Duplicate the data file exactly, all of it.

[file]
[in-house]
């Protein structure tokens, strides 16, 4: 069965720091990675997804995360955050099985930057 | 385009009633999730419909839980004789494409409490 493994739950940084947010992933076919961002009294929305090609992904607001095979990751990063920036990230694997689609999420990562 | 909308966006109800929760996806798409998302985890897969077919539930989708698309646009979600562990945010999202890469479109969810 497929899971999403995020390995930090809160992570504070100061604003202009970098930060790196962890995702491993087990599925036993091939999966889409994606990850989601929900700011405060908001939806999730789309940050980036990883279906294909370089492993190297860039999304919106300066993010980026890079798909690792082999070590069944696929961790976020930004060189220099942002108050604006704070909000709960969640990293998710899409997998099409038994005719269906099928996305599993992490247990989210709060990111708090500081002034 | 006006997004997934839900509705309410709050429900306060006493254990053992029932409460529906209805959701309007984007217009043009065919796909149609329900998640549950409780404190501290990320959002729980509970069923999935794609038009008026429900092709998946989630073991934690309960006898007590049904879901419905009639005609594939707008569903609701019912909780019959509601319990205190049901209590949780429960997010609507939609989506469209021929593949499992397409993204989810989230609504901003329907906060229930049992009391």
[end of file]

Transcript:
[in-house]
């Protein structure tokens, strides 16, 4: 069965720091990675997804995360955050099985930057 | 385009009633999730419909839980004789494409409490 493994739950940084947010992933076919961002009294929305090609992904607001095979990751990063920036990230694997689609999420990562 | 909308966006109800929760996806798409998302985890897969077919539930989708698309646009979600562990945010999202890469479109969810 497929899971999403995020390995930090809160992570504070100061604003202009970098930060790196962890995702491993087990599925036993091939999966889409994606990850989601929900700011405060908001939806999730789309940050980036990883279906294909370089492993190297860039999304919106300066993010980026890079798909690792082999070590069944696929961790976020930004060189220099942002108050604006704070909000709960969640990293998710899409997998099409038994005719269906099928996305599993992490247990989210709060990111708090500081002034 | 006006997004997934839900509705309410709050429900306060006493254990053992029932409460529906209805959701309007984007217009043009065919796909149609329900998640549950409780404190501290990320959002729980509970069923999935794609038009008026429900092709998946989630073991934690309960006898007590049904879901419905009639005609594939707008569903609701019912909780019959509601319990205190049901209590949780429960997010609507939609989506469209021929593949499992397409993204989810989230609504901003329907906060229930049992009391």